We recently received a question through the All About Worms Facebook page about what we think might be inchworms (occasionally spelled as “inch worms”). The inchworm, if it even is an inchworm, is brown and quite small, and to get a better view of it, the reader put it under a microscope and sent us the magnified image. Below we explain what an inchworm is, and we also explain why we think our reader might have found one.
We’ll begin by taking a look at the pictures our reader submitted. Here is the image taken through the microscope:
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And here is the photo of the entire creature:
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We were able to magnify the image slightly without compromising the resolution too much, but obviously it is still quite small. Nevertheless, you can see the creature pretty clearly, and most importantly you can see the arch in its body, which is precisely why we think he found an inchworm.
Despite their name, inchworms are not actually worms. Instead, they are the larval form of geometer moths, making them a type of caterpillar. Like most caterpillars, inchworms have prolegs, and the prolegs of the creature above (on the posterior end of its body) are playing a role in the movement that the above image captures. More precisely, the prolegs of inchworms serve a “planting” function. They grip the ground, which allows the front end of the inchworm to stretch forward and grab the ground with its thoracic legs. Once the front legs have found secure ground, the inchworm pulls the back end of its body forward, causing the middle part of its body, which has no legs, to arch up. With the posterior prolegs and the frontal thoracic legs alternating in this way, the larva “inches” forward, and hence the name “inchworm.” The image appears to show a creature moving in this way, and that’s why we think our reader found an inchworm.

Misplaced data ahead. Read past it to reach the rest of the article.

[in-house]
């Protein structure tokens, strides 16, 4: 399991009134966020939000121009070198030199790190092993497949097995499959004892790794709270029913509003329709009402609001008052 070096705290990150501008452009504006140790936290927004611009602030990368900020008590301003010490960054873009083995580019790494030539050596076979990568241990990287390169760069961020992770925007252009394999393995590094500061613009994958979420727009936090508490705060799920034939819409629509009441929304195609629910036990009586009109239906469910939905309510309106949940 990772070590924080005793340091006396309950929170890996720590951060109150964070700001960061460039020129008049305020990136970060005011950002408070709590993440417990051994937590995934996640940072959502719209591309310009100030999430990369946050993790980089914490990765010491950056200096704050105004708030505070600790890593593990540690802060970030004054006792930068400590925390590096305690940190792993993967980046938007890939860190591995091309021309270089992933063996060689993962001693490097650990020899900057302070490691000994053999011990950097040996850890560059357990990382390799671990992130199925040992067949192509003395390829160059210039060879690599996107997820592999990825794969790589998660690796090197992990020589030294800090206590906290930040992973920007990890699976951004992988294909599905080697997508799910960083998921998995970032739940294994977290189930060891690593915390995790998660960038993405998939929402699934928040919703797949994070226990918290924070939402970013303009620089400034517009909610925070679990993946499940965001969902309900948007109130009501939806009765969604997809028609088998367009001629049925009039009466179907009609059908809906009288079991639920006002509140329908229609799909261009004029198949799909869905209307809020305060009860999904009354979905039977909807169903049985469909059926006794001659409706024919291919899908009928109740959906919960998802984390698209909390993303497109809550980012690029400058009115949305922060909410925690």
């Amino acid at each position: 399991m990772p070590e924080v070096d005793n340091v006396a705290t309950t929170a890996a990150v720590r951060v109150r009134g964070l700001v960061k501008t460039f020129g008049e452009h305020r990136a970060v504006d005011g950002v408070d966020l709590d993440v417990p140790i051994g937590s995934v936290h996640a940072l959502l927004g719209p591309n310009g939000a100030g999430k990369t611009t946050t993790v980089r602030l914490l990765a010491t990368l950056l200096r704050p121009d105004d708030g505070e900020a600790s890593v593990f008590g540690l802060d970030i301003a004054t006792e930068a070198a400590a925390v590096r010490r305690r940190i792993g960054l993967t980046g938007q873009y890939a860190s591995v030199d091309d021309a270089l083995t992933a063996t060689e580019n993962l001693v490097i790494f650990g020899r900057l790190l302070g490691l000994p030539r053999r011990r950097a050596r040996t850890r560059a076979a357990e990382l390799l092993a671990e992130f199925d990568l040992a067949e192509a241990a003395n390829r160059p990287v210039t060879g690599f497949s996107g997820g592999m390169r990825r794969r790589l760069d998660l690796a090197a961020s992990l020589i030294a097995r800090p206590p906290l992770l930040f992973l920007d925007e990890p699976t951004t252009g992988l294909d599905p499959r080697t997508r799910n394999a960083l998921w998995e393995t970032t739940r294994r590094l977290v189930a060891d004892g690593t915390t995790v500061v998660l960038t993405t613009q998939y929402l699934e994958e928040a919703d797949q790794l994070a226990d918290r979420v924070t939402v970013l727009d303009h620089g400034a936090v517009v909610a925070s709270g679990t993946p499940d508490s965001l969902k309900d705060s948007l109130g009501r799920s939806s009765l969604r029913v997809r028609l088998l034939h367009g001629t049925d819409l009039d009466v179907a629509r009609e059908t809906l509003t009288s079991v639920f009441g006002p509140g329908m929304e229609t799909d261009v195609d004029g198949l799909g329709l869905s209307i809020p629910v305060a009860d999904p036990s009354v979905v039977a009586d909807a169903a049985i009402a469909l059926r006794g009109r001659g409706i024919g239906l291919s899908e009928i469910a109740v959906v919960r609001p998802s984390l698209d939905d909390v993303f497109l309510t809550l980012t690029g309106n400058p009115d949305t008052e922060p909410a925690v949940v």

There are, however, 35,000 species of inchworm in the world, so identifying any given species is quite difficult, which our reader may or may not be interested in doing. If so, he might begin by looking into the common species in whatever part of the world he happens to live. This will narrow the range of possibilities, although it may still not be possible to identify an exact species. One thing we can say is that the inchworm our reader found may be fairly early in its life cycle given its small size. Many inchworm species live up to their name by growing to be about an inch in length (2.5 centimeters), and while some can remain small for the entire larval stage of their life, the creature above seems especially tiny. (A microscope was needed to get a clear image of its head, after all.)
Unfortunately, we can’t be more specific with our answer, and in fact he may not have even found an inchworm, but this seems like the most promising suggestion based on the images we were given to examine. If he cares to investigate the matter further, we recommend he look into the inchworm species that live in his part of the world.